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I'm really frustrated and need some expert help. I'm using Hp Pavilion dv6910tx laptop having 3 G.B. of RAM and 320 Hard -disk. And, I'm using Windows7 professional OS (for more than a year). Since, last 2 months, its response is very slow and took 15-20 min for starting up. I used all the the possible way to improve the system performance like:

  1. Hard disk Defragment
  2. Disk Check
  3. Full scan using Microsoft Essential.

But, still facing same problem, even when I look my CPU usage, it always shows between 0-10%. I don't understand why it is responding very slowly.

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How much space is alloted to page file? Paging is very crucial to performance on Windows systems. Check the size of pagefile.sys in your C: and D: drives to know that. –  Prahlad Yeri Mar 10 '13 at 7:24
    
how to find this ??? –  jWeaver Mar 10 '13 at 7:27
    
How full is your hard disk ? As hard drives get fuller (over 80-90% typically) they slow down, although a disk defrag should help a bit as you have done. Have you looked at using a registry cleaner like CCleaner ? –  davidgo Mar 10 '13 at 7:41
    
use bootmgr to trace why Windows boots slowly: msfn.org/board/index.php?showtopic=140247 –  magicandre1981 Mar 10 '13 at 8:17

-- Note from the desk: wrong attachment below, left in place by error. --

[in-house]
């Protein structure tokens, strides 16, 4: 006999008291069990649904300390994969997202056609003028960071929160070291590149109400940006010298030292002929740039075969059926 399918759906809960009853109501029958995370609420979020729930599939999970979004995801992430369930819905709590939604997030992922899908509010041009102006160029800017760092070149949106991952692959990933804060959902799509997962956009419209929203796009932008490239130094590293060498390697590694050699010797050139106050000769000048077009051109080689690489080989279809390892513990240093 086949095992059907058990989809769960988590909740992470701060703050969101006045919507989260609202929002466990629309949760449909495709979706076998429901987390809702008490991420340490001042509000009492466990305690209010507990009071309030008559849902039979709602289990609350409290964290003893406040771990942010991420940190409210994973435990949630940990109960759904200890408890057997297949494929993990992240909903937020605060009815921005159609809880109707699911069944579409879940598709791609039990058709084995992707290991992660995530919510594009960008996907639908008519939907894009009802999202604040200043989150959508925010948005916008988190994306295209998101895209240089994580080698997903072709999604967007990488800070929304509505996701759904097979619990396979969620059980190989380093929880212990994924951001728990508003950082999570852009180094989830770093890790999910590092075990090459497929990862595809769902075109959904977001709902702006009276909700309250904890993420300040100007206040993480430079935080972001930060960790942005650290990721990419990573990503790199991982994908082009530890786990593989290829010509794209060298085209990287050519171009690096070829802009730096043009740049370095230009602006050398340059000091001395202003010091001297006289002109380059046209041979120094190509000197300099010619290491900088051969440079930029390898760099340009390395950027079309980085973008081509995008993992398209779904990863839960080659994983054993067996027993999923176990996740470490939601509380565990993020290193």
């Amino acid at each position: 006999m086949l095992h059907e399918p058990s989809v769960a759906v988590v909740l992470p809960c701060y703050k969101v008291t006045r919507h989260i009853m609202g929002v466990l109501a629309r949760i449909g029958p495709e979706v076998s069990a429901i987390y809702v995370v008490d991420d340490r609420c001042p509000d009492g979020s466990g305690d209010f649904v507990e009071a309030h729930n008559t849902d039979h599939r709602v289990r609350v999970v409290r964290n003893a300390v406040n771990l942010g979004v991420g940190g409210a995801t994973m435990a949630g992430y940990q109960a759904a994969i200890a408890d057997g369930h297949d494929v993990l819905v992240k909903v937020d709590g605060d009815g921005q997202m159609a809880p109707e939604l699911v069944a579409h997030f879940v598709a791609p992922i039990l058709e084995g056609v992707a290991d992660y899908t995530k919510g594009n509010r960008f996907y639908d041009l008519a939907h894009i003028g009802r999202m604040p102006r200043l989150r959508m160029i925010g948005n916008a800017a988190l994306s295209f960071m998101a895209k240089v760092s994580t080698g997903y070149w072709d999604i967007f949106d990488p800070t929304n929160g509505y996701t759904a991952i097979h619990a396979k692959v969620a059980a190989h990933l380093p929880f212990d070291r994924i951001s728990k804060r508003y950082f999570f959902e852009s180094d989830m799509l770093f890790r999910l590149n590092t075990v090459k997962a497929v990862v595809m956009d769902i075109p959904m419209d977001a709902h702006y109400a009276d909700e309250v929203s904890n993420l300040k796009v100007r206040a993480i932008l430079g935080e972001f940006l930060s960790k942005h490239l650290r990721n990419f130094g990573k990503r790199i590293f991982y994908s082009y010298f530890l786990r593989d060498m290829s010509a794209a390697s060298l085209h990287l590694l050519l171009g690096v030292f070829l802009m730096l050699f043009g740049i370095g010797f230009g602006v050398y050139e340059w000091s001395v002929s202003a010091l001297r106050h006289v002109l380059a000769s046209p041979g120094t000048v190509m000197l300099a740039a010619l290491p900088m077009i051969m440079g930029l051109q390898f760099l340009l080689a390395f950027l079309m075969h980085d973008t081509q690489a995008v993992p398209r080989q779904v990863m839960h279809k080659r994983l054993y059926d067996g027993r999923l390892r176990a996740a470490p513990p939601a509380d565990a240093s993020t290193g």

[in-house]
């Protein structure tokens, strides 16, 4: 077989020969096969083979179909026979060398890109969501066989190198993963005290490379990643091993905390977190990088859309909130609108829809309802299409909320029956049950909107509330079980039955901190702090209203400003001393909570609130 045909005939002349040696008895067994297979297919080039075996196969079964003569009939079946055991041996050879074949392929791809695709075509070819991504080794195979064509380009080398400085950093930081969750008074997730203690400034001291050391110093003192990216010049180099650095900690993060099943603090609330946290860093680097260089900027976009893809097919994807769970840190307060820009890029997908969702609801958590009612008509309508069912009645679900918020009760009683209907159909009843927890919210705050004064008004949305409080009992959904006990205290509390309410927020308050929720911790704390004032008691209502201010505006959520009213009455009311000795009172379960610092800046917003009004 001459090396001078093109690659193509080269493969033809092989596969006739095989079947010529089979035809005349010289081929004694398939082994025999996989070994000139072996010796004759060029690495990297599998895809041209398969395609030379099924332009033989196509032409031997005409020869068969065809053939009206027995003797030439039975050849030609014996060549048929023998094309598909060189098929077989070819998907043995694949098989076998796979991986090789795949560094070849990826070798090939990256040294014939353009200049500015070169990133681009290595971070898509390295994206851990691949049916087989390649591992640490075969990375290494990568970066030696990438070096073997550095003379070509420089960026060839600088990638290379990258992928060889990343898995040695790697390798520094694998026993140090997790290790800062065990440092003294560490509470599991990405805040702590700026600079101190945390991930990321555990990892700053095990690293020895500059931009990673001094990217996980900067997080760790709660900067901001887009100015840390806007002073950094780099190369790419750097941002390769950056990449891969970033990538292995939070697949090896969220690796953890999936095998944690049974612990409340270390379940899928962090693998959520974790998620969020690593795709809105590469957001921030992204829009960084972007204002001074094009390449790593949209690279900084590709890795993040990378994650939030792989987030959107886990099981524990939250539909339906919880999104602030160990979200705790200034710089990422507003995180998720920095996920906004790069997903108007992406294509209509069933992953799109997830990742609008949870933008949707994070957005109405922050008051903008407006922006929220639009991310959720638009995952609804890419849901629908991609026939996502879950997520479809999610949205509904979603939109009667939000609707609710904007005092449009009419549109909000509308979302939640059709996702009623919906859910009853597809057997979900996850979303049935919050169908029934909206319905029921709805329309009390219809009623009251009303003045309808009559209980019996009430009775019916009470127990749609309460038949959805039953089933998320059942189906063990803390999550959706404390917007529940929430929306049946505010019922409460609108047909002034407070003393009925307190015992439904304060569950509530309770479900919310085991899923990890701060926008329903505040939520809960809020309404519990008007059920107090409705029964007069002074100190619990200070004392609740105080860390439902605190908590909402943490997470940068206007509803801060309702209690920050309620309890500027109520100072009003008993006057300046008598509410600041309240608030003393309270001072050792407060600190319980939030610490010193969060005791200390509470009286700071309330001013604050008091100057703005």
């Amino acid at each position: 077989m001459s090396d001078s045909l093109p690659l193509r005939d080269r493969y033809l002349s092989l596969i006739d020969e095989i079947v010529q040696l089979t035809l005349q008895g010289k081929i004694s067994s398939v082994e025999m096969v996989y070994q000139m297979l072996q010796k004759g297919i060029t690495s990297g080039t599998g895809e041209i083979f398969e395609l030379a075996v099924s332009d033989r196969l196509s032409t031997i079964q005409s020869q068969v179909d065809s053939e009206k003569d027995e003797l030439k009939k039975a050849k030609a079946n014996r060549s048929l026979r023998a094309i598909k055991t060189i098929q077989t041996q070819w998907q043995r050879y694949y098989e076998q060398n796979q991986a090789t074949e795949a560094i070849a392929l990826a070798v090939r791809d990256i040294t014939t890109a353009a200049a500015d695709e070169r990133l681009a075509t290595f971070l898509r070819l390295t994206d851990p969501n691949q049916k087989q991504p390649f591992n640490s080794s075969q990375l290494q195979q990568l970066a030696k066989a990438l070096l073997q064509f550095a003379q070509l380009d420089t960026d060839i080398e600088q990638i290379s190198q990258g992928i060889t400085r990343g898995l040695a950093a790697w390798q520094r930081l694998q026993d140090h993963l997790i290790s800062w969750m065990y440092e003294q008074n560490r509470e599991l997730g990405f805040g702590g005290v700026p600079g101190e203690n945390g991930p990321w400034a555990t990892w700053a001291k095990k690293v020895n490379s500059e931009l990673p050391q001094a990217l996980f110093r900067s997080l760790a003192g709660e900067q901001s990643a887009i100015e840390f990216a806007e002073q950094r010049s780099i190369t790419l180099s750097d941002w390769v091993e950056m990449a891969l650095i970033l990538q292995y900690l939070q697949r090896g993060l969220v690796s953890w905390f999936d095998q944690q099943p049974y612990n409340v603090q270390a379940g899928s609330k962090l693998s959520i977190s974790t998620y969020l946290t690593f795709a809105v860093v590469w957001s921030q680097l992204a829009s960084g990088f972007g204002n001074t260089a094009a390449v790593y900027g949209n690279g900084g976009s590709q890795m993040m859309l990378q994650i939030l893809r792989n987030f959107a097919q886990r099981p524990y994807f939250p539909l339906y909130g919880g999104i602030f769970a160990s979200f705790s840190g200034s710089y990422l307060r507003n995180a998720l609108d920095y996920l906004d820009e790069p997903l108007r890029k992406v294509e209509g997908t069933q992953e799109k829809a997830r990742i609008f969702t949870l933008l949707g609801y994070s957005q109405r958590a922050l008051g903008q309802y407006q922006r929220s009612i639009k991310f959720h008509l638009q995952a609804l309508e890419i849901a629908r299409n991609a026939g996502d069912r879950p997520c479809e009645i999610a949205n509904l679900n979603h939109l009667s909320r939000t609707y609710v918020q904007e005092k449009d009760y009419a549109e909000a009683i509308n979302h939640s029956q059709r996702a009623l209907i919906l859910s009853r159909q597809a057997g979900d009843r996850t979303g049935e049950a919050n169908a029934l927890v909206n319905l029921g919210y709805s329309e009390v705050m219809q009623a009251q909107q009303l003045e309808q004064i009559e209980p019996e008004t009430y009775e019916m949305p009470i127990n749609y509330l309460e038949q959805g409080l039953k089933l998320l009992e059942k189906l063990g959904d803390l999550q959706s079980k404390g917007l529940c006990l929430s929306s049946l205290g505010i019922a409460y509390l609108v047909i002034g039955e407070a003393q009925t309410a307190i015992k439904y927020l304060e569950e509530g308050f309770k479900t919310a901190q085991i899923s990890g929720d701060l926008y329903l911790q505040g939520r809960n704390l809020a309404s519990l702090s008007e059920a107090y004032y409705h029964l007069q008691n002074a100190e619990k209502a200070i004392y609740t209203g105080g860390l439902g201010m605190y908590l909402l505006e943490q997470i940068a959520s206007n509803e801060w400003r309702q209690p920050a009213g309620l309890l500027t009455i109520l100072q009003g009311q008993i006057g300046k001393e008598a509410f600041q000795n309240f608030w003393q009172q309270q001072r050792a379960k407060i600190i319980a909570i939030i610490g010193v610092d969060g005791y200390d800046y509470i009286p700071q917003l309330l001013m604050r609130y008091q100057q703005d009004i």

@davidgo around 60-70% full. and if your saying do registry cleaning, then let me try that one also. –  jWeaver Mar 10 '13 at 8:35

4 Answers 4

Use CCleaner Which is the best System cleaning and optimizing tool , it clears all the temp files and cleans registry,etc. Malwarebytes for Malware scanning and cleanning.

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I tried all, but facing same problem, even i freed up drive (deleted 30 g.b. from Hard drive). But, no improvement. –  jWeaver Mar 15 '13 at 14:05

I've have seen programs like virus scanners and file backup programs that slow things down tremendously without major CPU usage; especially on restart. If it happened 2 months ago, what software changed 2 months ago? Try to identify the program and either eliminate it, optimize its settings, or get rid of it and find an alternative. Or, try to roll back to a system restore from 2 months ago to before when it was faster, then incrementally move forward with programs and MS updates.

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Abnormally slow boot times may be indicative of a failing hard drive. Some things to check:

Event Log (system) for disk errors.
From a command prompt: chkdsk c: /f, reboot, and let it run. If it reports bad sectors then your drive is dying. The BIOS may also have a built in disk verification utility

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I would run a Hard Drive diagnostic, either http://www.hgst.com/hdd/support/downloads/dft32_v416_b00.iso or http://www.seagate.com/support/downloads/item/seatools-dos-master/ and burn it to a disc and check. If the hard drive is running good, try using msconfig to remove unnecessary startup items. Too many items running can hurt performance. If all fails, consider upgrading your hard drive to an SSD for the OS and store other items on a different hard drive. That was single handedly the best upgrade I've ever made on a computer for performance.

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